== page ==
It is in this setting that we need to locate the creativity of Basavanna. He decried rituals, ceremonies and propitiations and called for reflectivity. Basavanna made ishtalinga the symbol of such a disposition. He celebrated equality by decrying and violating caste distinctions and called upon the devotee to make his personhood the laboratory of new spiritual experiences. He termed this reflective striving as the Guru — “arivve guru”. While parallels to such striving are galore across India, Basavanna broke ground with regard to four issues. His followers would continue to pursue their traditional occupations, experiencing the transcendental realm in and through them. “Kayakave Kailasam,” work is bliss, became one of the main principles of this persuasion. His followers hailed from all castes. There were cobblers, washermen, sweepers, weavers, goldsmiths, barbers, boatmen, traders, oil-pressers, and cowherds who wore their occupational marks and transformed themselves into great poets and spiritual savants. Second, this path was available equally to men and women and produced great saint-poets such as Akka Mahadevi. Third, Basavanna formed the Anubhava Mantapa at Kalyan, where saints and savants came gather together to exchange their experiences and learn from one another. Fourth, this great social and spiritual upsurge was expressed in Kannada, the language of the common people, shaping the language in turn.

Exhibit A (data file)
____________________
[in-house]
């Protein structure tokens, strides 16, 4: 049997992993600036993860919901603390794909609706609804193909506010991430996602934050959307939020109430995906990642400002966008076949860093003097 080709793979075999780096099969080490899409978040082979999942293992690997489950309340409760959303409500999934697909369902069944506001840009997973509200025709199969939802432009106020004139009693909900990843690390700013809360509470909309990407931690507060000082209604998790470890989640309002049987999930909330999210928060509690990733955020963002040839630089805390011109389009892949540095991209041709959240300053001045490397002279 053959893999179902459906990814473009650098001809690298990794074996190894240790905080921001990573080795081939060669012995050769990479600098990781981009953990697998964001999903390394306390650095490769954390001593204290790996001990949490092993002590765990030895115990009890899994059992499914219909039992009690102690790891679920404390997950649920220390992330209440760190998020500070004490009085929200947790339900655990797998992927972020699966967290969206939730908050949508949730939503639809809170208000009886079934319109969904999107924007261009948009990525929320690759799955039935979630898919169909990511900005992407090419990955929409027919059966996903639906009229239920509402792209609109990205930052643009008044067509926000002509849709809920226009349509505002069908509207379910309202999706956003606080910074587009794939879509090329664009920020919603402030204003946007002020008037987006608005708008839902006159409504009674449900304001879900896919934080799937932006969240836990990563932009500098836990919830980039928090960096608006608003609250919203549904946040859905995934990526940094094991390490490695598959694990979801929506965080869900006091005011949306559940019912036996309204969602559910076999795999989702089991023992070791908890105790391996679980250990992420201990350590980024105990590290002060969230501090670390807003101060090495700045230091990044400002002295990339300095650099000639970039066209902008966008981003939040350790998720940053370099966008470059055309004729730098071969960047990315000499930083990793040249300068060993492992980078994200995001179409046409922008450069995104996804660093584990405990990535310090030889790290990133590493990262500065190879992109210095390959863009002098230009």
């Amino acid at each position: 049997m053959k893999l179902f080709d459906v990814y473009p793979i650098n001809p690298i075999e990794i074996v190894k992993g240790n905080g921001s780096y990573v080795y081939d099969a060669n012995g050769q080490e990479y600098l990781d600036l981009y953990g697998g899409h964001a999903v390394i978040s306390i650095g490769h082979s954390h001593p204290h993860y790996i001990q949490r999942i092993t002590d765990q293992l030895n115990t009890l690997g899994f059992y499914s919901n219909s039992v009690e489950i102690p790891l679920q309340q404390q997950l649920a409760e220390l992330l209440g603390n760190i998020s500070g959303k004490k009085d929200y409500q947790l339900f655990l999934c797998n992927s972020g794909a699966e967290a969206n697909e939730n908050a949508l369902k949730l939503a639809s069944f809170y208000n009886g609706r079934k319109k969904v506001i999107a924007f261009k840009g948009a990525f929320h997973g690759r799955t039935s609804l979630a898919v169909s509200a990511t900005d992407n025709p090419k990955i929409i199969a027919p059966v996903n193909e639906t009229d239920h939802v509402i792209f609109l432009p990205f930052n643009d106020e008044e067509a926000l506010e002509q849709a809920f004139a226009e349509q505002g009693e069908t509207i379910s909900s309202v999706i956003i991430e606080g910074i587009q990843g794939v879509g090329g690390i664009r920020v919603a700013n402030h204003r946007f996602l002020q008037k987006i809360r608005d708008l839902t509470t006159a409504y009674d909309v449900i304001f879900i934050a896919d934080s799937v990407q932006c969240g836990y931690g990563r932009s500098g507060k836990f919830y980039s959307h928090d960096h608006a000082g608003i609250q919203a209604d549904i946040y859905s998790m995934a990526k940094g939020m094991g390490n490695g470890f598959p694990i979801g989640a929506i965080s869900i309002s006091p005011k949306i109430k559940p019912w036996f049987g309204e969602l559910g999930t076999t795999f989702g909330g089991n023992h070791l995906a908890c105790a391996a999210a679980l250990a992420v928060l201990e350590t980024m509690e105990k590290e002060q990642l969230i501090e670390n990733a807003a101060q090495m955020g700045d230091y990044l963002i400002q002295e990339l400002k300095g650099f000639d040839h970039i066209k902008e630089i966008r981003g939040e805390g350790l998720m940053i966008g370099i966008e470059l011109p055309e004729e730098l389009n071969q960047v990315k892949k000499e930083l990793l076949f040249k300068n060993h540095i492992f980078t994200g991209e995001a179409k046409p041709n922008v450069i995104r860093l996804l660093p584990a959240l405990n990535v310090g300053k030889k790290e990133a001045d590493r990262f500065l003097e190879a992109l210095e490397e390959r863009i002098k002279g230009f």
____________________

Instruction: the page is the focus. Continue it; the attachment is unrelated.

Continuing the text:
The relationship between Lingayat beliefs, as expressed through the Vachana literature and practices such as ishtalinga, had an uneasy relation with Shaivite practices although they themselves were not rigid. Over the years, Shaivism, in the form of Veerashaivism, a resolute commitment to Shiva, was to connect many Lingayats to a wider milieu, creating its own pantheon in turn. It is important to point out that a distinct form of philosophical conversation, Tatwapadas, Sufi traditions and the devotional Dasa Sahitya also flourished in the region where Lingayatism found its initial moorings.
Much of the Lingayat country came under British rule following the defeat of the Marathas. Confronted with the colonial regime, the rudimentary institutions of the Lingayat mutts took on the larger responsibility of not just standardising their traditions but also setting up new educational institutions. Some of these mutts were pronouncedly Lingayat and some others were heavily tilted towards Veerashaivism, although the former had an edge over the latter. The Veerashaiva Mahasabha, founded in 1904, acted as a powerful pressure group to advance the interests of this group, which it described as Veerashaiva Lingayats though the tension and equivocation between Lingayat, Veershaiva and Veershaiva-Lingayat smoldered below the surface.